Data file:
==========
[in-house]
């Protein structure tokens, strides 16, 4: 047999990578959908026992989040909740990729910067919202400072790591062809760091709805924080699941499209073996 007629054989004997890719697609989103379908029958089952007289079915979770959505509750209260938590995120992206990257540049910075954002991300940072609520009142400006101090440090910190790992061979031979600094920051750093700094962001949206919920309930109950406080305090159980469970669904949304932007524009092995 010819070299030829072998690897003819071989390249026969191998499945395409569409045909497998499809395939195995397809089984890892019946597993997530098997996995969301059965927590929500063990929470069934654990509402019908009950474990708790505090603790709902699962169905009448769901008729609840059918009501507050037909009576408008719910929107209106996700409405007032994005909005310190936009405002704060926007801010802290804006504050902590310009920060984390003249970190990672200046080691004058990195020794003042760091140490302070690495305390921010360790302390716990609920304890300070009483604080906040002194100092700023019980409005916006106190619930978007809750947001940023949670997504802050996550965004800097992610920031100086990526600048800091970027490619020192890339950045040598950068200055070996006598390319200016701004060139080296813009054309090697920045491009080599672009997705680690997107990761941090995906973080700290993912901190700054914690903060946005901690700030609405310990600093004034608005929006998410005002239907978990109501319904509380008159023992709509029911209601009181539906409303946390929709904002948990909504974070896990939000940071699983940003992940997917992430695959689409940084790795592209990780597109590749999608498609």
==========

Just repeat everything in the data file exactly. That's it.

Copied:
[in-house]
């Protein structure tokens, strides 16, 4: 047999990578959908026992989040909740990729910067919202400072790591062809760091709805924080699941499209073996 007629054989004997890719697609989103379908029958089952007289079915979770959505509750209260938590995120992206990257540049910075954002991300940072609520009142400006101090440090910190790992061979031979600094920051750093700094962001949206919920309930109950406080305090159980469970669904949304932007524009092995 010819070299030829072998690897003819071989390249026969191998499945395409569409045909497998499809395939195995397809089984890892019946597993997530098997996995969301059965927590929500063990929470069934654990509402019908009950474990708790505090603790709902699962169905009448769901008729609840059918009501507050037909009576408008719910929107209106996700409405007032994005909005310190936009405002704060926007801010802290804006504050902590310009920060984390003249970190990672200046080691004058990195020794003042760091140490302070690495305390921010360790302390716990609920304890300070009483604080906040002194100092700023019980409005916006106190619930978007809750947001940023949670997504802050996550965004800097992610920031100086990526600048800091970027490619020192890339950045040598950068200055070996006598390319200016701004060139080296813009054309090697920045491009080599672009997705680690997107990761941090995906973080700290993912901190700054914690903060946005901690700030609405310990600093004034608005929006998410005002239907978990109501319904509380008159023992709509029911209601009181539906409303946390929709904002948990909504974070896990939000940071699983940003992940997917992430695959689409940084790795592209990780597109590749999608498609």